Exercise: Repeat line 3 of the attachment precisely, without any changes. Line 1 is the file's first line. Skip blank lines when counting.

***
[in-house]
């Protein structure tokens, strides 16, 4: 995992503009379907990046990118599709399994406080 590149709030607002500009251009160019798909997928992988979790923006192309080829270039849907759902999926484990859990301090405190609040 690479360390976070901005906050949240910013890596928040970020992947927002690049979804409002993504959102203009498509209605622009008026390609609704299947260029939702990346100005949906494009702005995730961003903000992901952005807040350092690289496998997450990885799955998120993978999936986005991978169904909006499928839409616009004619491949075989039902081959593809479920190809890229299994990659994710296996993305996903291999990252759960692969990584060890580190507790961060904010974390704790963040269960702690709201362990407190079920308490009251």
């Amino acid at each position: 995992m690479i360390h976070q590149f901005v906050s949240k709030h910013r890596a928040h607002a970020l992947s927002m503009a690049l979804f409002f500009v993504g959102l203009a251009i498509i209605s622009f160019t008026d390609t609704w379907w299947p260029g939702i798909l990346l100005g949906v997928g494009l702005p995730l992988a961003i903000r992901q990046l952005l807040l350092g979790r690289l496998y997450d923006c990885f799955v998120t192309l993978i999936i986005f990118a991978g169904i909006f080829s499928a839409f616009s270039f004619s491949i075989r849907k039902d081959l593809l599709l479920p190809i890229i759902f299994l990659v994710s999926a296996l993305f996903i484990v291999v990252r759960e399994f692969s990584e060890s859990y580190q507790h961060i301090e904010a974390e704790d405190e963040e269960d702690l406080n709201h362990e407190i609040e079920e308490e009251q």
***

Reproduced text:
């Amino acid at each position: 995992m690479i360390h976070q590149f901005v906050s949240k709030h910013r890596a928040h607002a970020l992947s927002m503009a690049l979804f409002f500009v993504g959102l203009a251009i498509i209605s622009f160019t008026d390609t609704w379907w299947p260029g939702i798909l990346l100005g949906v997928g494009l702005p995730l992988a961003i903000r992901q990046l952005l807040l350092g979790r690289l496998y997450d923006c990885f799955v998120t192309l993978i999936i986005f990118a991978g169904i909006f080829s499928a839409f616009s270039f004619s491949i075989r849907k039902d081959l593809l599709l479920p190809i890229i759902f299994l990659v994710s999926a296996l993305f996903i484990v291999v990252r759960e399994f692969s990584e060890s859990y580190q507790h961060i301090e904010a974390e704790d405190e963040e269960d702690l406080n709201h362990e407190i609040e079920e308490e009251q």